How do you find inspiration to photograph a venue that you’ve been going to, on-and-off, for over forty years? In my case, read a book. Not whilst you are taking the photographs mind, that would be counter-intuitive, but beforehand. I’m part-way through a very interesting book; it’s not about photography per se, but a photographers story about his ‘journey’ through life complete with plenty of anecdotes and guidance. When I’ve finished reading it I’ll publish a review on this blog but at the moment all you need to know is that it gave me the motivation to find some new shots at the Loton Park speed hillclimb this weekend, a selection of which you can find below. The rest are on a gallery on my website.
On a (slightly) related note, Alex Summers, 2015 British Hillclimb Champion and almost always in the top 5, had a guest drive in Terry Graves single-seater yesterday (his first time in the car) and still managed to be fastest driver up the hill on the day. It just goes to show that no matter how technically advanced the car, driver skill still plays a huge part. Not unlike photography really – no matter how new and expensive the camera and lens, it’s the person pressing the shutter that really makes the photograph.
It was the first two rounds of the British Hillclimb Championship 2022 this weekend held at Prescott hillclimb in Gloucestershire. Once again this year I’ve been requested to supply photographs for the Hillclimb & Sprint Association (HSA) magazine ‘Speedscene‘ to accompany writer Jerry Sturman’s articles on the championship; which I’ve been doing for a few years now covering the Prescott, Shelsley Walsh and Loton Park events.
Easter Sunday – what does it mean to you? religious festival? chocolate egg? Well for me it means it’s usually the first competition weekend of the speed hillclimb season at Loton Park in the village of Alberbury near Shrewsbury in Shropshire, and so with uncharacteristically good Bank Holiday weather I headed in a westerly direction to capture the action. This first event also has a contingency of motorbikes which is a fairly rare event at hillclimbs (although I will be attending a charity bike event later in the year) and it’s always a good opportunity to capture shots of their different approach lines to the corners and a welcome change from just four-wheeled vehicles.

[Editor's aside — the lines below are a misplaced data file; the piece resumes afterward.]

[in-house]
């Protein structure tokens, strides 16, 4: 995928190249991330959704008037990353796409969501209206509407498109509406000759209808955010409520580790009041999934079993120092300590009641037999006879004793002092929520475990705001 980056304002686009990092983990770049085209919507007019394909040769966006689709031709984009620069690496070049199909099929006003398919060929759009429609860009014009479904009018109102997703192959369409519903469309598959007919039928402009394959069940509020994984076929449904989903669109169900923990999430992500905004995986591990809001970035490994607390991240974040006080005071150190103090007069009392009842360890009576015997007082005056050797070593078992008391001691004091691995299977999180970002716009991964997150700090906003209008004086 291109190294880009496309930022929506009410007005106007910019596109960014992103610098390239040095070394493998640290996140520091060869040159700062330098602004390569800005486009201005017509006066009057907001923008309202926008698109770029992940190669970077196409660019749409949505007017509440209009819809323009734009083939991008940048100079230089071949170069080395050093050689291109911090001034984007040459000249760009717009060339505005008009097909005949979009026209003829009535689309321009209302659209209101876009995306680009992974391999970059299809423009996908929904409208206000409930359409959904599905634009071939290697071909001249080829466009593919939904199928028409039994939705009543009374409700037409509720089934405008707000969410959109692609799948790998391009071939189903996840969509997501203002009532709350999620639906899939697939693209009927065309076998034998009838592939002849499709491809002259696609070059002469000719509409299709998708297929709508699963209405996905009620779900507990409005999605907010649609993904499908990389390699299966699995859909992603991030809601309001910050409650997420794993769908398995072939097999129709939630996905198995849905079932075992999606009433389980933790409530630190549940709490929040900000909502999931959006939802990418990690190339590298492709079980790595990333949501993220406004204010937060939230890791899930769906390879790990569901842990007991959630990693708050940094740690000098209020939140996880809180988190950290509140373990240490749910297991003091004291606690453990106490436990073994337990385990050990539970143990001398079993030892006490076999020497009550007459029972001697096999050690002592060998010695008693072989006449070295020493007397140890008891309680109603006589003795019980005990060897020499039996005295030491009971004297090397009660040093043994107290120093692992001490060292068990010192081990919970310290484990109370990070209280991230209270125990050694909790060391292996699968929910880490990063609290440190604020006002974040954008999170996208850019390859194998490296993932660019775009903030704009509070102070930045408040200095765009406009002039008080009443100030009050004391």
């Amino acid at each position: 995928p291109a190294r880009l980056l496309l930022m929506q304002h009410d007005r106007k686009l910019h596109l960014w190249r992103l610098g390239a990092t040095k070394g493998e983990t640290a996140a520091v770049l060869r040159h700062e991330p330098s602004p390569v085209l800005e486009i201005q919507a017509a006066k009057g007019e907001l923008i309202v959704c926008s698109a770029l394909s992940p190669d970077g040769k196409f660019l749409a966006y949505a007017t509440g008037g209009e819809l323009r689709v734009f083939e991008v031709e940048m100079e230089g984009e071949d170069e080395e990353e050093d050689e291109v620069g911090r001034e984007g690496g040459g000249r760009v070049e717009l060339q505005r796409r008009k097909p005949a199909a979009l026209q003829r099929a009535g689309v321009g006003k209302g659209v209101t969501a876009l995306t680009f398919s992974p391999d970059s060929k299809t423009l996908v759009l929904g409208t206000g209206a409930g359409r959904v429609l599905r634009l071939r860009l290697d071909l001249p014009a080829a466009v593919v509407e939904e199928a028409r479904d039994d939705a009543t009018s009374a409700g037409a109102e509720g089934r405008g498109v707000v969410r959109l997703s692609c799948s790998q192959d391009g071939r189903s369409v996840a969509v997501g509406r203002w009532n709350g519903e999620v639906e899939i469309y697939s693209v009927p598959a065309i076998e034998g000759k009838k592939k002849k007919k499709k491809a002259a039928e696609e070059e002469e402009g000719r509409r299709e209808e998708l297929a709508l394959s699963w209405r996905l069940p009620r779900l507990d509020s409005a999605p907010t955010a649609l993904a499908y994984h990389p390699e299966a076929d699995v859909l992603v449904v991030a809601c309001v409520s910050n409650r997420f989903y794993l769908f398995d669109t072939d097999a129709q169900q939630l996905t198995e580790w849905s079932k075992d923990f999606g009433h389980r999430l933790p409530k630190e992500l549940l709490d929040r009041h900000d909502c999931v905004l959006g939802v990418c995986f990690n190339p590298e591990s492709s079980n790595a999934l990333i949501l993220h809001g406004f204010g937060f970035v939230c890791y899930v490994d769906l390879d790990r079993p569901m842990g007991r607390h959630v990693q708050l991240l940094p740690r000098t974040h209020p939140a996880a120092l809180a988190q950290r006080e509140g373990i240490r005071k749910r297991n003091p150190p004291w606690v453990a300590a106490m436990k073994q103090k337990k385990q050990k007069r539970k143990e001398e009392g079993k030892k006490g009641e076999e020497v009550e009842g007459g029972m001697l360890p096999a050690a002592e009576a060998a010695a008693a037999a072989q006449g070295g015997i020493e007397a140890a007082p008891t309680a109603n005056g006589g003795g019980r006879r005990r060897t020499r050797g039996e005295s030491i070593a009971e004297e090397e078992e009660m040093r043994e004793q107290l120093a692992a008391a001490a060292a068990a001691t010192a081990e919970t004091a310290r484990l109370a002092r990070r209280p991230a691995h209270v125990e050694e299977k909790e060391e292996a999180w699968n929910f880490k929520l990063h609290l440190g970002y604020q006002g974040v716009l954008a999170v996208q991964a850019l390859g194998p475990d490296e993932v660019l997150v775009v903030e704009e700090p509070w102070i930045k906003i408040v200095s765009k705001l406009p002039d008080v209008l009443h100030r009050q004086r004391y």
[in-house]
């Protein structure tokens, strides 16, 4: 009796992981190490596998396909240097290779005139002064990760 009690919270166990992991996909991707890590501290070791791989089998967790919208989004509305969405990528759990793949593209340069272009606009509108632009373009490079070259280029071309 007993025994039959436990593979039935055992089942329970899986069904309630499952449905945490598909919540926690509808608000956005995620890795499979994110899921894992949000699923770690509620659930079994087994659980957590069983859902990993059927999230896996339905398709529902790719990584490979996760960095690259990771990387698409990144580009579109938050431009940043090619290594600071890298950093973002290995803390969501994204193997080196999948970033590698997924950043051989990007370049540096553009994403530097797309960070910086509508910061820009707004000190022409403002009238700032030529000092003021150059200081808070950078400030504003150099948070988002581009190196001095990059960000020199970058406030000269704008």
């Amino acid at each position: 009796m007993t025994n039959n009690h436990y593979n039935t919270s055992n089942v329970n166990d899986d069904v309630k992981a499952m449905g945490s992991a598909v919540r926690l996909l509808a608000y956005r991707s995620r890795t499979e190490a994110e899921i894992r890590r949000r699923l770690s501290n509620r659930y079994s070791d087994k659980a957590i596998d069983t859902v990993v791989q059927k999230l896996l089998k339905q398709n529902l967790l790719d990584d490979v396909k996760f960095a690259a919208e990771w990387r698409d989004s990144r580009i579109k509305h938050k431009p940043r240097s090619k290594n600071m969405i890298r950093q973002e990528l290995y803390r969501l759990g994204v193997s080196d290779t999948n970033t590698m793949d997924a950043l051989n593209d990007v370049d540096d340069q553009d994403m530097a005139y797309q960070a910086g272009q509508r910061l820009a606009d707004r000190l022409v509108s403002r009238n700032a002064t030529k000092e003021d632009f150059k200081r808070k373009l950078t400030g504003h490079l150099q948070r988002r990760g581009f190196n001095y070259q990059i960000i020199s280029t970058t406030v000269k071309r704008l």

So here are a few photographs from the day, concentrating primarily on those motorbikes (and sidecars):
Sunday saw my first motorsport ‘speed hillclimb’ event of 2022 and, as per every year, it took place at my local venue, Loton Park at Alberbury, near Shrewsbury in Shropshire. When I say ‘local’ it is a pleasant 30 mile journey through the Shropshire countryside although I calculated that with todays ridiculous fuel prices it actually cost me £12 for the round trip. The cost of travelling to motorsport events this year is something that I will seriously have to pay attention to.
Speed hillclimbs are run on tarmacadam courses with the aim of getting to the top quicker than everyone else. Although some motorbikes enter it is generally limited to cars – everything from a family run-around to a highly-tuned single seater racing car. There are obviously different classes to give everyone a fair chance although there is usually a top-12 run-off for the overall fastest on the day.
Just into the new year and I’ve already had a reminder from the Vintage Sports-Car Club to register my media interests for the forthcoming season. Together with my other accreditation at Loton Park, Shelsley Walsh & Prescott it means that my motorsport calendar is already full (in fact it may need some thinning out).
Let’s hope that none of the days are as wet as the one below:
I received the September / October issue of Speedscene magazine today which has one of my images as the cover shot and a further 10 images within: five from Prescott on 25th July and five from Shelsley Walsh on 15th August.
Today was my last hillclimb event of 2021. It took place at Prescott and involved an assembly of rally cars from through the years (and a few others). To be honest I was a little disappointed with the entry – no Audi Quatros, Metro 6R4’s, RS200’s, Cosworth Sapphire’s – all rally cars that I went to see back in the days of the RAC Rally stages in the Welsh forests.
So that’s it for my motorsport for 2021. Now time for another project which will take place in the warmth & dry of my studio through the Winter months.
Sunday saw the final of the 2021 British Hillclimb Championship at Loton Park. The top 6 places had already been decided because any points gained on the day wouldn’t change their position – but there were still the lower places to be decided and, of course, some were chasing the hill record. And chase they did – unbelievably the hill record was broken 17 times with Wallace Menzies taking top spot on the last drive of the day.
So that’s the end of competitive hillclimbing photography for me this year – just one more event at Prescott next Sunday with some rally cars and I’ll be hanging up my kit bag up for the Winter. However, I have a photography project planned to keep me occupied – watch this space!
Today saw the final speed event of the VSCC calendar with a hillclimb at Prescott. It was a misty start but the sun soon broke through and the afternoon was positively warm – not bad considering it’s Autumn now. Here are a few random images from the day:
As soon as events have the word ‘finale’ in their title you know that the end is nigh. And so it was at Shelsley Walsh yesterday with their last competition event of the 2021 hillclimbing season. Unfortunately it wasn’t the most exciting entry list although there were a number of classic cars from the 1960’s which always appeal to me (probably because I grew up with them!) Here’s a few shots of them: